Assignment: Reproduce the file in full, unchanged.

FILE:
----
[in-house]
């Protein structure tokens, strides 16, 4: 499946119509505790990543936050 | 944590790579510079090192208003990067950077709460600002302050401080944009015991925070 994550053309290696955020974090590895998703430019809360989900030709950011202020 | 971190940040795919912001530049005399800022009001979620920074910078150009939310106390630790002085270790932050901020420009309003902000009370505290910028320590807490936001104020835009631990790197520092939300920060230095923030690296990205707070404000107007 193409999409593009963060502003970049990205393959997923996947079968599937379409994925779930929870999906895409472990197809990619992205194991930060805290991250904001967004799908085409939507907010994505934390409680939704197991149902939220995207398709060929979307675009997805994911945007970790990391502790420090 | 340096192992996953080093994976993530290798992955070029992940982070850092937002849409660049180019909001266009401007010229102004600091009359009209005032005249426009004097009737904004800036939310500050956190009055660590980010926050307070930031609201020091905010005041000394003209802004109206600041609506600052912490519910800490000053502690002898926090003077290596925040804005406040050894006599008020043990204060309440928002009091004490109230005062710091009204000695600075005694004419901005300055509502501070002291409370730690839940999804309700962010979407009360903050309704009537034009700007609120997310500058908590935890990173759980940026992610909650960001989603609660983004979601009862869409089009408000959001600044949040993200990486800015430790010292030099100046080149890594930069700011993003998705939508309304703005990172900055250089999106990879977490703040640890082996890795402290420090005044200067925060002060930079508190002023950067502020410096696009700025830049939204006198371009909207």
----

[in-house]
């Protein structure tokens, strides 16, 4: 499946119509505790990543936050 | 944590790579510079090192208003990067950077709460600002302050401080944009015991925070 994550053309290696955020974090590895998703430019809360989900030709950011202020 | 971190940040795919912001530049005399800022009001979620920074910078150009939310106390630790002085270790932050901020420009309003902000009370505290910028320590807490936001104020835009631990790197520092939300920060230095923030690296990205707070404000107007 193409999409593009963060502003970049990205393959997923996947079968599937379409994925779930929870999906895409472990197809990619992205194991930060805290991250904001967004799908085409939507907010994505934390409680939704197991149902939220995207398709060929979307675009997805994911945007970790990391502790420090 | 340096192992996953080093994976993530290798992955070029992940982070850092937002849409660049180019909001266009401007010229102004600091009359009209005032005249426009004097009737904004800036939310500050956190009055660590980010926050307070930031609201020091905010005041000394003209802004109206600041609506600052912490519910800490000053502690002898926090003077290596925040804005406040050894006599008020043990204060309440928002009091004490109230005062710091009204000695600075005694004419901005300055509502501070002291409370730690839940999804309700962010979407009360903050309704009537034009700007609120997310500058908590935890990173759980940026992610909650960001989603609660983004979601009862869409089009408000959001600044949040993200990486800015430790010292030099100046080149890594930069700011993003998705939508309304703005990172900055250089999106990879977490703040640890082996890795402290420090005044200067925060002060930079508190002023950067502020410096696009700025830049939204006198371009909207």